Copyright Trolls Steele & Hansmeier Indicted And Arrested
December 16, 2016 (Fault Lines) – Trolls used to be the things that lived under bridges and tried to eat billy goats. Then they became ugly looking plastic dolls with long, colored hair. Before them, all was Tolkein’s huge, stupid trolls and the Germanic myths from which they were sourced. After hiring a new public relations firm—maybe the one that convinced people to buy Beanie Babies, these goat-eating, long-haired creatures got a new king in David Bowie.
But like video killed the radio star, the internet killed the less-disgusting version of the troll. In particular, the vastness of social media combined with anonymity and outrage culture, gave birth to the internet troll. This led companies like Twitter to attempt to bubble wrap people through banning users and a thought control panel Trust and Safety Council. Because, you know, “safety committees” have an established history of being moderate and thoughtful. In turn, this led to an entire season of South Park lampooning the entire effort to control the trolls.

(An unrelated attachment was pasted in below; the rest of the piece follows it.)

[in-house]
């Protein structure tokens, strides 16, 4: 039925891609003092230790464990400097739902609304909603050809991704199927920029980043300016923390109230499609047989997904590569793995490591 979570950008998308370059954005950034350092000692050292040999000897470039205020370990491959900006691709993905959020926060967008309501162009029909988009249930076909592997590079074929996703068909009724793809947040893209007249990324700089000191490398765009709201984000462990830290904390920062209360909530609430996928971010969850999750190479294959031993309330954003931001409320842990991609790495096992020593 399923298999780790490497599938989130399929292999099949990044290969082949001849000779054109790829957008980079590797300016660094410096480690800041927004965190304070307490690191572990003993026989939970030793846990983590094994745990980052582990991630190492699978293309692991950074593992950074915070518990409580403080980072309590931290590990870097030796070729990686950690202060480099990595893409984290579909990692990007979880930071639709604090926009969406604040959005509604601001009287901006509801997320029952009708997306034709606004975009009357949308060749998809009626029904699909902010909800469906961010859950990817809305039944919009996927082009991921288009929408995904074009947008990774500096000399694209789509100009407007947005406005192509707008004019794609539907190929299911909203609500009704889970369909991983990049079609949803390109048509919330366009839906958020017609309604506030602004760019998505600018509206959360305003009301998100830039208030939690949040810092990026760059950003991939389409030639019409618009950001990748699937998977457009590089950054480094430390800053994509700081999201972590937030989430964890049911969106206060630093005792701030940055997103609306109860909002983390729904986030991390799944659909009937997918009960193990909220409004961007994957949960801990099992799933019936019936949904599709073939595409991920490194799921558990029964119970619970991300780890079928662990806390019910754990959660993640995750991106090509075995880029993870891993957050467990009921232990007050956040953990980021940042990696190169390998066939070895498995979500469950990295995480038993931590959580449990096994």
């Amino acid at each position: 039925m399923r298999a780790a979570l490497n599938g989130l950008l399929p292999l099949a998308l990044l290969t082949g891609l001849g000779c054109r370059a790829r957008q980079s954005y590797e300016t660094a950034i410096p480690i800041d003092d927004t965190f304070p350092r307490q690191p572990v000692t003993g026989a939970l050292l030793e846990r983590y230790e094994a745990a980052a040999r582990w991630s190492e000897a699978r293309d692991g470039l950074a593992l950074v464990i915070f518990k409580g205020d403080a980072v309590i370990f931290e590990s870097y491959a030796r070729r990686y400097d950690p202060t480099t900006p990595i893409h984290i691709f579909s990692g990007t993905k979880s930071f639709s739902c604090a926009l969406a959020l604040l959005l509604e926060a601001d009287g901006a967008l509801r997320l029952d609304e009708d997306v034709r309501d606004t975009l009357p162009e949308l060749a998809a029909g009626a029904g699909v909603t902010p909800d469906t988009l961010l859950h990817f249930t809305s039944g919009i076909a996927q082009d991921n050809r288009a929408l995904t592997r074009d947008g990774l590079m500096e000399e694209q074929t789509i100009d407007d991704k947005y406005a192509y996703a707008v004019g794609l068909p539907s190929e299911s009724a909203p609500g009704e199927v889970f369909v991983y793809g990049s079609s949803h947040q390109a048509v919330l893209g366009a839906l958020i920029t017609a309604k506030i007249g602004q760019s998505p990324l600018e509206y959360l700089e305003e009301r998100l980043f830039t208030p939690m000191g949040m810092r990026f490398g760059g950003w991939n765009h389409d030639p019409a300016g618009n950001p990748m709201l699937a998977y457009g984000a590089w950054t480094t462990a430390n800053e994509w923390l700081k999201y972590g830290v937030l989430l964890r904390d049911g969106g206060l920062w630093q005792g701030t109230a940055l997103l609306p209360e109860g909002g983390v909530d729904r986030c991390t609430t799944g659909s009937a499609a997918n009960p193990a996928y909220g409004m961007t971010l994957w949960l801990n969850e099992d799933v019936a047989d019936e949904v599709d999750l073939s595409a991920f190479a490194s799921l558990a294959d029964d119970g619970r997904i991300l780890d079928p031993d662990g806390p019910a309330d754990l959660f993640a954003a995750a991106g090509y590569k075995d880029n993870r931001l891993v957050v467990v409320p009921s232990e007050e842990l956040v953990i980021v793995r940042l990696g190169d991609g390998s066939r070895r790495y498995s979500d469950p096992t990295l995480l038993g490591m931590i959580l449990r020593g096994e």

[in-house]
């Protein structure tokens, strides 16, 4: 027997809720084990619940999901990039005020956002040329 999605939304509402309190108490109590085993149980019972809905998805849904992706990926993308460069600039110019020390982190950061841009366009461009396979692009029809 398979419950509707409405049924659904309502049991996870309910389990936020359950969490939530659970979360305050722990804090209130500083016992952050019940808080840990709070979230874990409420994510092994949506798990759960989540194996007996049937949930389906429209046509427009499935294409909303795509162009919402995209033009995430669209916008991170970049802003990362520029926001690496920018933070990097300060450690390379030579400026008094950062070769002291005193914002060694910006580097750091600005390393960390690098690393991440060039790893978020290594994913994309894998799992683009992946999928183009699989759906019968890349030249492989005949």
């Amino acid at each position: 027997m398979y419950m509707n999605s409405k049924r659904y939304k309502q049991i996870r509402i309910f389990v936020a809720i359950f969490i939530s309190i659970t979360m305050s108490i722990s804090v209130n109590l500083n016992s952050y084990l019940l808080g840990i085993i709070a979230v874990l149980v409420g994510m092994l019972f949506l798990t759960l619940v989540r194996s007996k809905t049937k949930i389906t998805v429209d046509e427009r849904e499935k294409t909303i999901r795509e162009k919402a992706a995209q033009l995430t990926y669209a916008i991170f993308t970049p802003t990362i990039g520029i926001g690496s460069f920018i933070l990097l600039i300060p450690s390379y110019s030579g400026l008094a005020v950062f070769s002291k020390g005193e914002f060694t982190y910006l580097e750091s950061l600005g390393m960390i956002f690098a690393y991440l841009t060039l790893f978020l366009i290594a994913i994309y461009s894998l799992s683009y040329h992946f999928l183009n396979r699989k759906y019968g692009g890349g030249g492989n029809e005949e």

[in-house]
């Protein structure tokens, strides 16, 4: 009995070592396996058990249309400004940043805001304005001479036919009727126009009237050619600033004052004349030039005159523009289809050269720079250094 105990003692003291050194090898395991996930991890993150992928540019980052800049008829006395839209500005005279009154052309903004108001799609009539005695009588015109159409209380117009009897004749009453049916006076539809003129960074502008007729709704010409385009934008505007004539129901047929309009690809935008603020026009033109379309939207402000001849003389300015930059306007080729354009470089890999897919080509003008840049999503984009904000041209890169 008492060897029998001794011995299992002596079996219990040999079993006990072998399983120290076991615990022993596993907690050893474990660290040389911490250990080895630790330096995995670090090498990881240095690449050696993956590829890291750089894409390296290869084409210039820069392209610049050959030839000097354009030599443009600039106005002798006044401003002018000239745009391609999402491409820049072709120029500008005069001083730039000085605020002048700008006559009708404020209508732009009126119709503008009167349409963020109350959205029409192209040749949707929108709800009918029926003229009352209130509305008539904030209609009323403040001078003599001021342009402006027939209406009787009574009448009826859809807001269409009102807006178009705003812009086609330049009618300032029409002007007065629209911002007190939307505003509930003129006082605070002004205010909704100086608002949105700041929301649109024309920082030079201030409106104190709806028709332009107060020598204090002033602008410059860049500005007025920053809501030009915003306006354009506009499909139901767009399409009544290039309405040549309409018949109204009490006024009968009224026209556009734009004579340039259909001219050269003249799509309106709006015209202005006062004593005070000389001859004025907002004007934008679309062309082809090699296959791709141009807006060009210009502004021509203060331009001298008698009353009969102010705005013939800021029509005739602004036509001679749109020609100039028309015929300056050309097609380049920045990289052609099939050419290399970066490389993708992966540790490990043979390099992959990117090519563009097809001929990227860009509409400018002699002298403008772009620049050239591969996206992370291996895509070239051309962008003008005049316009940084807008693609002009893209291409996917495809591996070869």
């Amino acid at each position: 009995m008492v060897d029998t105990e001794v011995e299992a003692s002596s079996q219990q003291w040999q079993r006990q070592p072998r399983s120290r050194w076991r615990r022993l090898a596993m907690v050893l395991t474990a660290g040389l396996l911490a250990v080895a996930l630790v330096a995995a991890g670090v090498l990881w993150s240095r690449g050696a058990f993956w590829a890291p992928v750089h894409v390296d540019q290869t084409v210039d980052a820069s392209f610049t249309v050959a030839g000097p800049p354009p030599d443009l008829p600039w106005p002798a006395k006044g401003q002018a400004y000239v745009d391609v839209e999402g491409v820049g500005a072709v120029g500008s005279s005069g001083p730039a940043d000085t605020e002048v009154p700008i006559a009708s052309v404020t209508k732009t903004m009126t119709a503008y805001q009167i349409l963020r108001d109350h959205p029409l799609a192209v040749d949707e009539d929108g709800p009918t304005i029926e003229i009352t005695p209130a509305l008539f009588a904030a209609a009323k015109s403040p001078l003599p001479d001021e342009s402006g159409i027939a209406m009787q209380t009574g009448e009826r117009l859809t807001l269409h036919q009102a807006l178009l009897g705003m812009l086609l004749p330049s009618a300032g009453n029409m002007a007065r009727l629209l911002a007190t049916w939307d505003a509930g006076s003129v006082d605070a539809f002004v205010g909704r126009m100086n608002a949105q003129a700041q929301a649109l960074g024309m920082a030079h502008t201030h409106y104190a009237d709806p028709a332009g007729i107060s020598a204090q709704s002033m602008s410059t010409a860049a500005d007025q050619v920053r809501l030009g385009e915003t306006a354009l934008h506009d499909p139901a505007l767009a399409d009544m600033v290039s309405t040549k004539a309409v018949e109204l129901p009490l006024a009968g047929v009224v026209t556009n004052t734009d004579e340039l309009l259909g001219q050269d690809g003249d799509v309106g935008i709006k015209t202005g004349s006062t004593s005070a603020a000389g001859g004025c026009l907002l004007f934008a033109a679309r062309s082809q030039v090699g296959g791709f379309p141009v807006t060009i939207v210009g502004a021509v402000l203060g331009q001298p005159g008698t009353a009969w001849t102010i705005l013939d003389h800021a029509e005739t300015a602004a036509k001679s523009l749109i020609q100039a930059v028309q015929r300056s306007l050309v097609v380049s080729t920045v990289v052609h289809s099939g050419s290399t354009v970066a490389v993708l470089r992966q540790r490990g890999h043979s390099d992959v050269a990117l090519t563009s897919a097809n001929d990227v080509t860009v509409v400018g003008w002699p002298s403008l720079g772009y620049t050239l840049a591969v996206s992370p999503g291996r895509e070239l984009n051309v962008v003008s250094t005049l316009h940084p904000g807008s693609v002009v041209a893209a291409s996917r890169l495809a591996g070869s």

If you search deeper in the forgotten bowls of the internet, you can find something rarer, but equally offensive and perhaps more dangerous. No, not a balrog, but a copyright troll. Basically, some company, like Getty Images, uses software to crawl the internet, looking for copyright works it owns. It then hires a law firm to send cease and desist letters, along with a bill for using the work. In essence, pay up or get sued.
Understandably, property owners want to make sure that their property doesn’t get used for free. Usually, the “borrower” is not a bad person, just misinformed. Most people don’t understand that just because an image is online does not mean it’s available for you to take and use for whatever reason. One of my personal favorites is when starving artists get uppity about copyright law, while usually grossly violating the rights of others. So, even the people who create for a living don’t understand the law.